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Staunton is an independent city of the Commonwealth of Virginia. The principal city of the Staunton-Waynesboro Metropolitan Statistical Area, it is the first city in the U.S. to have a fully defined city manager system. The area that is now Staunton was first settled by John Lewis in 1732. In 1746, Surveyor Thomas Lewis laid out the town plan for Beverley's Mill Place. In 1747, it was renamed Staunton in honor of Lady Rebecca Staunton – the wife of Royal Lieutenant-Governor Sir William Gooch.
Because of its geographical location at the center of the colony, Staunton served as the regional capital of the Northwest Territory from 1738 to 1771. In 1760, the town had become one of the major "remote trading centers in the backcountry." It played an important role in the expansion of the American Colonies' economies and contributed to the success of the American Revolution. In 1854, the arrival of the Virginia Central Railroad helped the town develop as a trade, transportation and industrial center. The town of Staunton became an independent city on July 10, 1902. Six years later, it created the city manager form of government.
The city of Staunton is home to three NRHPs – The Oaks, Waverly Hill and Sears House.
Located on East Beverley St., The Oaks is an 1840s structure added to the NRHP on June 19, 1979. From 1868 to 1899, it was the home of Major Jedediah Hotchkiss, who've made his mark in the fields of surveying, mapmaking, land and coal speculation, and education. With the help of the Boston architectural firm Winslow & Wetherell, Hotchkiss modified the property and erected the main front on the site of the original building in 1888. Today, The Oaks display many elements of the shingle architectural style. It is currently privately owned.
Waverly Hills was designed by renowned architect William Bottomley in 1929. The Georgian-revival historic mansion consists of a two-and-a-half-story, five-bay, center section with one-story wings connected by one-story hyphens. Constructed of bricks, the house was added to the NRHP on July 8, 1982. In February of that year, it was also designated on the Virginia Landmarks Register. The landscape of the property was designed by Arthur Shurcliff.
Built around the 1860s, Sears House is a one-and-a-half-story historic frame house representing a small "bracketed cottage." It was the home of prominent educator Dr. Barnas Sears from 1802 until his death in 1867. On February 23, 1972, it was added to the NRHP.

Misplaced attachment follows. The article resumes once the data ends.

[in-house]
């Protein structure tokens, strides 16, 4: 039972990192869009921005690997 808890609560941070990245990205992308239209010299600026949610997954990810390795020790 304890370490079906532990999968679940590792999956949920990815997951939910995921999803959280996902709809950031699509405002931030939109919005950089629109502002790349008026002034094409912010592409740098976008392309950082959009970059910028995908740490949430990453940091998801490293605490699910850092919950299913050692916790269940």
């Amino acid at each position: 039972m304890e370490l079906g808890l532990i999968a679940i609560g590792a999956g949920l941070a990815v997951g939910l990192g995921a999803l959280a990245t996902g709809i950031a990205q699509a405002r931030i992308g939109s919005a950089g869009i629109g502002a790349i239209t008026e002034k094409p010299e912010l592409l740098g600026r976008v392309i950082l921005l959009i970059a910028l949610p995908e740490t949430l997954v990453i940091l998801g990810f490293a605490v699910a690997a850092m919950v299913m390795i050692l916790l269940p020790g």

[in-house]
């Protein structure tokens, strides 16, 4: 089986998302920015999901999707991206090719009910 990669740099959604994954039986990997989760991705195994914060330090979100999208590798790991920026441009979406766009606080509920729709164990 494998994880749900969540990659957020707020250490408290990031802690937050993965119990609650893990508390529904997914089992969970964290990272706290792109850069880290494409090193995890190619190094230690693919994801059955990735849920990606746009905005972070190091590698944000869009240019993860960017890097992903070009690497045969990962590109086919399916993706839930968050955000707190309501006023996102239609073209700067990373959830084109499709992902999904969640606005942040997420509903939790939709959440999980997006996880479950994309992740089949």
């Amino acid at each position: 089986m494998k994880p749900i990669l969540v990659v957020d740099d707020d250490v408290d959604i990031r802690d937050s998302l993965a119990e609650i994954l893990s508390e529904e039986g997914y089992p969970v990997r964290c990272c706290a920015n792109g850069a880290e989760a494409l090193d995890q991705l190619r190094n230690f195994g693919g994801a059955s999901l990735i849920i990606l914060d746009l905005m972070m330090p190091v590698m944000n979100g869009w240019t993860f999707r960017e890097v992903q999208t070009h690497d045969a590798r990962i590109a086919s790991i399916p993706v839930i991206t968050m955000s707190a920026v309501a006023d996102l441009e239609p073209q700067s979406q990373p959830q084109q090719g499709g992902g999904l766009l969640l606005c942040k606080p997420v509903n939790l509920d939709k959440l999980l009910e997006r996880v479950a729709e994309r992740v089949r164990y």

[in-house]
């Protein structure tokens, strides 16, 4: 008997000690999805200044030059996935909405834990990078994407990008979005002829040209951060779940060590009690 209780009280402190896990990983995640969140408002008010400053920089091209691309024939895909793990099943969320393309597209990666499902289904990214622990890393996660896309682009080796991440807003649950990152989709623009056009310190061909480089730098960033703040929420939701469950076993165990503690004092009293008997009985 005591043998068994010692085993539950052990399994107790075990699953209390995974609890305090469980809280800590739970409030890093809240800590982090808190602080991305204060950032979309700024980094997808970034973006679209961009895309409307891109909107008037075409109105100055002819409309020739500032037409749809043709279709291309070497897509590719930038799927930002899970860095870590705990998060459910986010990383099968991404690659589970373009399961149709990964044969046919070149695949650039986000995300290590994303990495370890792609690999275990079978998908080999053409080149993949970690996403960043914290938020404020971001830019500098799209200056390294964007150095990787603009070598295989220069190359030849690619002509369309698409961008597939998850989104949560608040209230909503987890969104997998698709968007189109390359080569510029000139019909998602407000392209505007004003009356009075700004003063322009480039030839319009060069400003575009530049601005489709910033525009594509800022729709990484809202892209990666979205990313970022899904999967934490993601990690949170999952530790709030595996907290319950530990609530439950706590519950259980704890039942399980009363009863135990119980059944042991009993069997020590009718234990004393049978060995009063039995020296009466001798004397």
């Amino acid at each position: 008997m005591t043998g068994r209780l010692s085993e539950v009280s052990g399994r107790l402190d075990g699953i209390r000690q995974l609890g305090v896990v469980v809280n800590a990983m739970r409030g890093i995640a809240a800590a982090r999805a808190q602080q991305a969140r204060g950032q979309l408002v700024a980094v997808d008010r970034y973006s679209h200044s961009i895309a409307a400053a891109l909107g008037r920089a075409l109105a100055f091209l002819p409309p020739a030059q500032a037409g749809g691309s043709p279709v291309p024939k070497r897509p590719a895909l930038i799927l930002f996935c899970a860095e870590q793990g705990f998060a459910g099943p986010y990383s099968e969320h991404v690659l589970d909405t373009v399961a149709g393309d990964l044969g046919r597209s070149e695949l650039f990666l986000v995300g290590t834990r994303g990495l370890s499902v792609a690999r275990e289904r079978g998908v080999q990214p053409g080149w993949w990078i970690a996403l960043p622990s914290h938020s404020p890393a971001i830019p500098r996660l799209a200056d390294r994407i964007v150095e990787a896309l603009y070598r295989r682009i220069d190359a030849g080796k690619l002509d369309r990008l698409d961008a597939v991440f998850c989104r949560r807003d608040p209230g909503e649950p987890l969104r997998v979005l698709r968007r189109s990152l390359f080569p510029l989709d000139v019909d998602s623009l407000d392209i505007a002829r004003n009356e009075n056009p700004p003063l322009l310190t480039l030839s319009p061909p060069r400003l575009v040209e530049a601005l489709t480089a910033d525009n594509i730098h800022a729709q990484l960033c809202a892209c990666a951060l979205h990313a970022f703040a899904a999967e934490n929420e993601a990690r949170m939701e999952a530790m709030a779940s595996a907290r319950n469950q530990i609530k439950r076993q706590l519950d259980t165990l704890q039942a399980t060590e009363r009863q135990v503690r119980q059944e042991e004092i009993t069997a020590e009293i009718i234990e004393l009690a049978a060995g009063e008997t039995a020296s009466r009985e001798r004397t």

Besides exploring the many historical sites in Staunton, residents and visitors to the area have opportunities to enjoy their time at the nine recreation spots the city offers. These parks and community centers include:
Mary Baldwin University was founded by Rufus William Bailey in 1842 as Augusta Female Seminary. The private university is the oldest institution of higher education for women in the U.S. that are affiliated with the Presbyterian Church. It is home to a number of co-educational residential undergraduate programs, co-educational undergraduate degrees, co-educational graduate degrees, certificate programs for non-traditional-aged students, and the Mary Balwin College for Women (a residential women's college that focuses on liberal arts and leadership). The university also houses the only all-female corps of cadets worldwide.
Continue along with an Early History of Danville, VA.
Contact our Staunton child sexual abuse attorneys, if you or someone you love have been a victim of assault as a child. Our team of experienced lawyers can help you determine the legal steps you need to take to obtain justice. Call now to schedule your free case review.
Breit Cantor Grana Buckner: Kevin Biniazan, Esq. Sexual Abuse Lawyers
600 22nd St #402
Virginia Beach, VA 23451